Personal protective equipment including masks are vital for protecting healthcare workers from infection with COVID-19.
But during this pandemic with masks in high demand by hospitals and individuals alike. It’s not surprising that many institutions are facing shortfalls. And are left scrambling to find alternatives.
There are two basic mask types commonly used in a clinical setting.
surgical masks are more loose fitting and generally provide good protection against larger droplets dispersed through coughs and sneezes.
In contrast, N95 respirators form a tight seal around the nose and mouth. Protect better against small aerosolized or airborne particles. And are therefore considered the best type of protection against SARS-COV-2.
So we’ll focus on this N95 mask for the remainder.
How to address the shortage of appropriate masks during a global pandemic?
Many regulatory bodies have guidelines. Which include allowing single use masks to be worn continuously throughout an entire shift known as extended use. Or allowing masks to be removed and put back on multiple times between patients within the same shift. This is known as reuse.Many institutions around the world are already requiring their staff to reuse their masks.
But what are the risks of reuse?
According to the CDC, the most significant risk of reuse and extended use is contact transmission. That is that the person might touch the surface of a contaminated respirator. And then infect themselves by touching their face.
How to Reduce the Contact Transmission?
One study found that nurses touch their face eyes or N95 respirator an average of 25 times per shift, during extended use.
In addition, respirators could also be contaminated with other common hospital pathogens. Such as mersa, or Clostridium difficile, which could also be transmitted through direct or indirect contact.
To reduce the risk of contact transmission. The CDC recommends using a cleanable face shield over an N95 respirator to avoid contamination. And discard that respirators if they’re obviously contaminated or damaged. Or they are hard to breathe through.
It is also vital that those who wear these masks wash their hands thoroughly before and after touching the respirator. We’ve even seen videos like this one pop up with interesting hacks. For avoiding contamination when donning and doffing a mask.
But even with these precautions, it’s still unclear whether the proper fit of the mask is compromised. From the wear and tear associated with reuse.
How to Safely wash or decontaminate N95 Masks while maintaining the mask ability
Since they are in short supply, is there a way to safely wash or decontaminate these masks between uses in order to extend the life of the available supply, and the decontamination process must not compromise the proper fit of the mask while maintaining the masks ability to filter out small particles like the virus in 2009.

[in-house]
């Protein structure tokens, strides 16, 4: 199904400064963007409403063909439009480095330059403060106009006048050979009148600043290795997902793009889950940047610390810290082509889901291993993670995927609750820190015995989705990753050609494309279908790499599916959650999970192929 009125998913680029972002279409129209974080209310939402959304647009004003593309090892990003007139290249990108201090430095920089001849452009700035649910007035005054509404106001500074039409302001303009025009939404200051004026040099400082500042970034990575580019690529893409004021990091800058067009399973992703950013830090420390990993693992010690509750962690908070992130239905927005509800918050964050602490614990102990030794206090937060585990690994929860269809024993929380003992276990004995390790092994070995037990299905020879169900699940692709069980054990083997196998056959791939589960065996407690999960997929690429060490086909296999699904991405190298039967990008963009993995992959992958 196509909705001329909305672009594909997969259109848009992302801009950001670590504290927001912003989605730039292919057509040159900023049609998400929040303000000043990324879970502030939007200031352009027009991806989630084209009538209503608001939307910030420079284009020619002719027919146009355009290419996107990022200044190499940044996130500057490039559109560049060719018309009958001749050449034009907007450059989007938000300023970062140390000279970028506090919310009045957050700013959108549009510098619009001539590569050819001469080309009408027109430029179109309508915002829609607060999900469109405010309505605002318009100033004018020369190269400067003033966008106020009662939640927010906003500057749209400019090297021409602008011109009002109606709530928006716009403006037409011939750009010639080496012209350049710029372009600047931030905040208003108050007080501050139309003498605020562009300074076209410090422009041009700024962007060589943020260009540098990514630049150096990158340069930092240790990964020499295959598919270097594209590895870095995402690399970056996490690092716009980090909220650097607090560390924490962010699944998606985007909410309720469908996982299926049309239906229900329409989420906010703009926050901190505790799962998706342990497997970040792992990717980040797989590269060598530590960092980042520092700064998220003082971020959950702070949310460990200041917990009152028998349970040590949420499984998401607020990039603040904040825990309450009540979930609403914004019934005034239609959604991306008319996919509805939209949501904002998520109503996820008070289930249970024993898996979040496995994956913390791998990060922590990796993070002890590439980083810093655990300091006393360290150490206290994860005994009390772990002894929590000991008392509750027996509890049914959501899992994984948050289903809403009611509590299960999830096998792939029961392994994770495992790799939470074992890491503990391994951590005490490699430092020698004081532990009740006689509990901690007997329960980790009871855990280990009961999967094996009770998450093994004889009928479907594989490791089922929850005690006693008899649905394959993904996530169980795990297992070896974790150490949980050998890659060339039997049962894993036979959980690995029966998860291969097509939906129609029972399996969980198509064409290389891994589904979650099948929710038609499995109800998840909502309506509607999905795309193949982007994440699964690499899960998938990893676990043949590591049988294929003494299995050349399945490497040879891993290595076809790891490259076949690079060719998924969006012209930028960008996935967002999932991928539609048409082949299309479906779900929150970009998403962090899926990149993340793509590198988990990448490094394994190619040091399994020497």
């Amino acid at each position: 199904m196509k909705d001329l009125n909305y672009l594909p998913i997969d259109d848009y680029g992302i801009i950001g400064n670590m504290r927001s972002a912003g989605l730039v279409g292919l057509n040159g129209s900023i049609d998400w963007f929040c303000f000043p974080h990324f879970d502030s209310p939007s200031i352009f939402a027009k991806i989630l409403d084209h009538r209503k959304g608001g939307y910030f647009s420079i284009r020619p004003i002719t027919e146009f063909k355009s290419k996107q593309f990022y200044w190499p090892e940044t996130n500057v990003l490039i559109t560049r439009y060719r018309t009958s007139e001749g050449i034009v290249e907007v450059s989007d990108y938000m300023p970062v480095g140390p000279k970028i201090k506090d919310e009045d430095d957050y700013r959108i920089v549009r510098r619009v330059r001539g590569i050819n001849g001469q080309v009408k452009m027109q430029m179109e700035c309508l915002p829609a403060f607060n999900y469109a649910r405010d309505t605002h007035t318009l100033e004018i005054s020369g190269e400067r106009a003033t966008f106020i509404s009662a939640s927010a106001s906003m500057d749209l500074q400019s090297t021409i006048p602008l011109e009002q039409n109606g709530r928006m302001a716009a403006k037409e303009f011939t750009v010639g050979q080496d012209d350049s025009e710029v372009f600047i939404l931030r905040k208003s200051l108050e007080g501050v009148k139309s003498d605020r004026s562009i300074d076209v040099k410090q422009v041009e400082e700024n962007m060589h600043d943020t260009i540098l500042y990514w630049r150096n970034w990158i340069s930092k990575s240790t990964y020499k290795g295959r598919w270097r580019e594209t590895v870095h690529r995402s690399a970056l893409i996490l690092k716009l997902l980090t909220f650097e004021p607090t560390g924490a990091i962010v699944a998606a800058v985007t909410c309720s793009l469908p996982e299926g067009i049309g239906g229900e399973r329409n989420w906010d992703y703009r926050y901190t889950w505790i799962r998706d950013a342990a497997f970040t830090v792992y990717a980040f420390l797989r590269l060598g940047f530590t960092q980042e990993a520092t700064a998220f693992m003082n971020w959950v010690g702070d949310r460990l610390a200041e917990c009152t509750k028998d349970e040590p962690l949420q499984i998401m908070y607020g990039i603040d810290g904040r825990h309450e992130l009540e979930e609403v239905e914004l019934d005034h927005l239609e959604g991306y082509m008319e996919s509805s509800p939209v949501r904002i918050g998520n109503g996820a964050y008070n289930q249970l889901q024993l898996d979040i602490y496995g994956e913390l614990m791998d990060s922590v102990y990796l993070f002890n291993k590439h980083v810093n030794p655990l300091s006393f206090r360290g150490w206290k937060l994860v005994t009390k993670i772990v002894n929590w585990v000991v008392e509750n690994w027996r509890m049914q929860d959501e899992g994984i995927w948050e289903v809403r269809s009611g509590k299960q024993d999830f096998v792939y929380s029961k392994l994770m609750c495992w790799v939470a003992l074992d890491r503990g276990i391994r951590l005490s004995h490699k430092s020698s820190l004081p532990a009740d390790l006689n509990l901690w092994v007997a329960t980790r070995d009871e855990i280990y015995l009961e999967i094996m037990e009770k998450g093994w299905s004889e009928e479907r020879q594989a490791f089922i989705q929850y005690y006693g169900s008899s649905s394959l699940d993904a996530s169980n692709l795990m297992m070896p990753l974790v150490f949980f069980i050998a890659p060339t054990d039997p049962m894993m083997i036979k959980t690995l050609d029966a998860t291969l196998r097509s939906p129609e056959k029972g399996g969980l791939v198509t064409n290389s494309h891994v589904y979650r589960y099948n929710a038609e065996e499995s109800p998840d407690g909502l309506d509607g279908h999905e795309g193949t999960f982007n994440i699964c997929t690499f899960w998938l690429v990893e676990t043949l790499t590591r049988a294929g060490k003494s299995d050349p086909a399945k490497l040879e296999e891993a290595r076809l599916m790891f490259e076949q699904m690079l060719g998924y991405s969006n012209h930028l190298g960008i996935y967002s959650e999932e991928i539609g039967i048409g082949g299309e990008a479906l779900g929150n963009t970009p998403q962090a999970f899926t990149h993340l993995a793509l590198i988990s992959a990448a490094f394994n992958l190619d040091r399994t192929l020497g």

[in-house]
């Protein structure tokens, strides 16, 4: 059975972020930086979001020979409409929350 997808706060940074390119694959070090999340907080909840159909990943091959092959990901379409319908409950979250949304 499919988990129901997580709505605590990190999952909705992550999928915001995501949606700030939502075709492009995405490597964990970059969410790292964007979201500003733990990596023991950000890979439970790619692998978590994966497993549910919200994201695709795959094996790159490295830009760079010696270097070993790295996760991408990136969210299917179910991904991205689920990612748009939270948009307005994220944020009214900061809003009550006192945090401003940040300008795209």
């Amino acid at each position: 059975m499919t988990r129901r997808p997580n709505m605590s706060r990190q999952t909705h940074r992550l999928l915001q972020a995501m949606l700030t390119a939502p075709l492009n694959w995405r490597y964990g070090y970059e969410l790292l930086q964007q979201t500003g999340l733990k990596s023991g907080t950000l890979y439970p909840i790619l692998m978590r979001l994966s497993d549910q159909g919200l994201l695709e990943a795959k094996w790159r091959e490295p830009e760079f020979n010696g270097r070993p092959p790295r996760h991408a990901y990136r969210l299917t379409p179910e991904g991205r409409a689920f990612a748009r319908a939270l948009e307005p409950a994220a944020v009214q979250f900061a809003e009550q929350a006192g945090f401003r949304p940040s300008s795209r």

Hydrogen Peroxide Vapor
A team at the National Institute of Occupational Safety and Health (also called NIOSH) showed. That a single treat and with hydrogen peroxide vapor UV irradiation. Or dry heat below 100 degrees Celsius did not affect the ability of N95 masks to filter small particles. Although they didn’t look at whether their treatment protocols were effective at decontaminating. Nor whether they affected the proper fit of the mask. This study paved the way for several more recent investigations.
A group at Duke University recently released a procedure for sterilizing N95 masks using hydrogen peroxide vapor. Their technique did not alter the fit of the mask. It left no residue other than water and it provided valid decontamination. Although they didn’t use Coronavirus, but instead tested using other biological indicators. Using this technique, they were able to repurpose 500 masks in one roughly four hour cycle. They also suggest that most masks could undergo this process at least 30 times without loss of fit.
Heating the Masks in an Oven
Well, this is a relatively simple procedure, they cautioned that we should not carry them out in a home oven.
They also tested UV light. Previous studies have suggested that repeated exposure to UV light can lead to breakdown of the mask structures. But they found that 254 nanometers UV light for 30 minutes didn’t affect the filtering efficiency of the masks, even after up to 10 cycles.
However, the group cautioned that the limited penetration depth of UV light may affect the ability to disinfect particles deep inside the filter, so we need more research.
Notably alcohol and chlorine based disinfectants such as bleach interfered with the electrostatic charge on the masks. Which is an important component of the filter and significantly reduce their function. In addition, the masks retained bleach residue, which could prove harmful to the wearer. So while there are good options for sterilizing hard surfaces, we should not use them to clean N95 masks.
One last option that has been suggested but not well studied is to essentially do nothing and leave the masks to dry for several days.
This is based on the idea that viruses need moisture to remain viable. We don’t know how long starts code to remains viable in fabric. But it lasts 24 hours on cardboard, which is the closest material studied so far.
So leaving masks to dry for two to three days. Should conceivably be enough to render the virus no longer infectious.
However, it’s important to remember that this process won’t necessarily remove other contaminants. That could be present on the masks. And it would require that hospitals dedicate a relatively large, clean and uncontaminated space to the drying of masks.